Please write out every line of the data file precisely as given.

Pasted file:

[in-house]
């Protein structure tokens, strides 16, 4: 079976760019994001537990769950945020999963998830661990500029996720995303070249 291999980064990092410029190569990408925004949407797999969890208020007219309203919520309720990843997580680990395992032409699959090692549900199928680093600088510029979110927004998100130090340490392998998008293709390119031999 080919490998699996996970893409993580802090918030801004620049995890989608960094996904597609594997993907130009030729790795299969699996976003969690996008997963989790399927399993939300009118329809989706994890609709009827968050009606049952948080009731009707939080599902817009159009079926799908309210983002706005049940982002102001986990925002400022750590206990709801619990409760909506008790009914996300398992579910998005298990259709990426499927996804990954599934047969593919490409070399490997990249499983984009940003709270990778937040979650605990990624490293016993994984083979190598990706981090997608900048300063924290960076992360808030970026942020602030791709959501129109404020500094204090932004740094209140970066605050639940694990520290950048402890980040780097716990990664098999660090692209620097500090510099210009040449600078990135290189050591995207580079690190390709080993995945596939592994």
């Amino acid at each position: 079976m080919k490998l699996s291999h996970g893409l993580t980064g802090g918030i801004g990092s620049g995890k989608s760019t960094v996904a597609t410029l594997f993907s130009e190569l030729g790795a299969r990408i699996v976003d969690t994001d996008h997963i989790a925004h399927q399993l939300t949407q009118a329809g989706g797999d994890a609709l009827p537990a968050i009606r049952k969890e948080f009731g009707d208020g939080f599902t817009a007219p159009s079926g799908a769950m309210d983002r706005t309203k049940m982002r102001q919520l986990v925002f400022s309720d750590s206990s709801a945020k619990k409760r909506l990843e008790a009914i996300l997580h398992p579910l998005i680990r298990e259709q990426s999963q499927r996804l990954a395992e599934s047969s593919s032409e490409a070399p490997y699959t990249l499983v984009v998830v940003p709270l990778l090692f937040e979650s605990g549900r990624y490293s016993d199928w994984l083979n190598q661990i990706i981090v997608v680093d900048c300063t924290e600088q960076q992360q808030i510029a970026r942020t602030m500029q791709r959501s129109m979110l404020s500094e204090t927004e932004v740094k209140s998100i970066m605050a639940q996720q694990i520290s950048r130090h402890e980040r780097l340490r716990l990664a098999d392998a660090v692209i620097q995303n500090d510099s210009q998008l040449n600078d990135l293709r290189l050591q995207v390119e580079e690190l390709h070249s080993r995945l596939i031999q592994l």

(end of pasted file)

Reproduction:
[in-house]
């Protein structure tokens, strides 16, 4: 079976760019994001537990769950945020999963998830661990500029996720995303070249 291999980064990092410029190569990408925004949407797999969890208020007219309203919520309720990843997580680990395992032409699959090692549900199928680093600088510029979110927004998100130090340490392998998008293709390119031999 080919490998699996996970893409993580802090918030801004620049995890989608960094996904597609594997993907130009030729790795299969699996976003969690996008997963989790399927399993939300009118329809989706994890609709009827968050009606049952948080009731009707939080599902817009159009079926799908309210983002706005049940982002102001986990925002400022750590206990709801619990409760909506008790009914996300398992579910998005298990259709990426499927996804990954599934047969593919490409070399490997990249499983984009940003709270990778937040979650605990990624490293016993994984083979190598990706981090997608900048300063924290960076992360808030970026942020602030791709959501129109404020500094204090932004740094209140970066605050639940694990520290950048402890980040780097716990990664098999660090692209620097500090510099210009040449600078990135290189050591995207580079690190390709080993995945596939592994």
């Amino acid at each position: 079976m080919k490998l699996s291999h996970g893409l993580t980064g802090g918030i801004g990092s620049g995890k989608s760019t960094v996904a597609t410029l594997f993907s130009e190569l030729g790795a299969r990408i699996v976003d969690t994001d996008h997963i989790a925004h399927q399993l939300t949407q009118a329809g989706g797999d994890a609709l009827p537990a968050i009606r049952k969890e948080f009731g009707d208020g939080f599902t817009a007219p159009s079926g799908a769950m309210d983002r706005t309203k049940m982002r102001q919520l986990v925002f400022s309720d750590s206990s709801a945020k619990k409760r909506l990843e008790a009914i996300l997580h398992p579910l998005i680990r298990e259709q990426s999963q499927r996804l990954a395992e599934s047969s593919s032409e490409a070399p490997y699959t990249l499983v984009v998830v940003p709270l990778l090692f937040e979650s605990g549900r990624y490293s016993d199928w994984l083979n190598q661990i990706i981090v997608v680093d900048c300063t924290e600088q960076q992360q808030i510029a970026r942020t602030m500029q791709r959501s129109m979110l404020s500094e204090t927004e932004v740094k209140s998100i970066m605050a639940q996720q694990i520290s950048r130090h402890e980040r780097l340490r716990l990664a098999d392998a660090v692209i620097q995303n500090d510099s210009q998008l040449n600078d990135l293709r290189l050591q995207v390119e580079e690190l390709h070249s080993r995945l596939i031999q592994l």